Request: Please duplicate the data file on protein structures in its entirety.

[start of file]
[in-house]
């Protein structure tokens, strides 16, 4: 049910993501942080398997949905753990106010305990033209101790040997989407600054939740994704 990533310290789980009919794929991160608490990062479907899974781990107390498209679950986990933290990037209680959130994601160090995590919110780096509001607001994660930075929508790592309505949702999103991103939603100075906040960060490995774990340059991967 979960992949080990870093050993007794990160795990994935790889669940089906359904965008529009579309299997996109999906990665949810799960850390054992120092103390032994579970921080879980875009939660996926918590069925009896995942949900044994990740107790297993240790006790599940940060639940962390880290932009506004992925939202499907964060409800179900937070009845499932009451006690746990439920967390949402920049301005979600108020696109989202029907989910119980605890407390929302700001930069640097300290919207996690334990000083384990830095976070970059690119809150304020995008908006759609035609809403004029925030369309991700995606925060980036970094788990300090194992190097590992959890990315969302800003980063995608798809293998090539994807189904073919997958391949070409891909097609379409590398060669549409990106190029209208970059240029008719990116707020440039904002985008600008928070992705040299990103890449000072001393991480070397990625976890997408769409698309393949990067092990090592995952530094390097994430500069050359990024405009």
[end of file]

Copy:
[in-house]
């Protein structure tokens, strides 16, 4: 049910993501942080398997949905753990106010305990033209101790040997989407600054939740994704 990533310290789980009919794929991160608490990062479907899974781990107390498209679950986990933290990037209680959130994601160090995590919110780096509001607001994660930075929508790592309505949702999103991103939603100075906040960060490995774990340059991967 979960992949080990870093050993007794990160795990994935790889669940089906359904965008529009579309299997996109999906990665949810799960850390054992120092103390032994579970921080879980875009939660996926918590069925009896995942949900044994990740107790297993240790006790599940940060639940962390880290932009506004992925939202499907964060409800179900937070009845499932009451006690746990439920967390949402920049301005979600108020696109989202029907989910119980605890407390929302700001930069640097300290919207996690334990000083384990830095976070970059690119809150304020995008908006759609035609809403004029925030369309991700995606925060980036970094788990300090194992190097590992959890990315969302800003980063995608798809293998090539994807189904073919997958391949070409891909097609379409590398060669549409990106190029209208970059240029008719990116707020440039904002985008600008928070992705040299990103890449000072001393991480070397990625976890997408769409698309393949990067092990090592995952530094390097994430500069050359990024405009």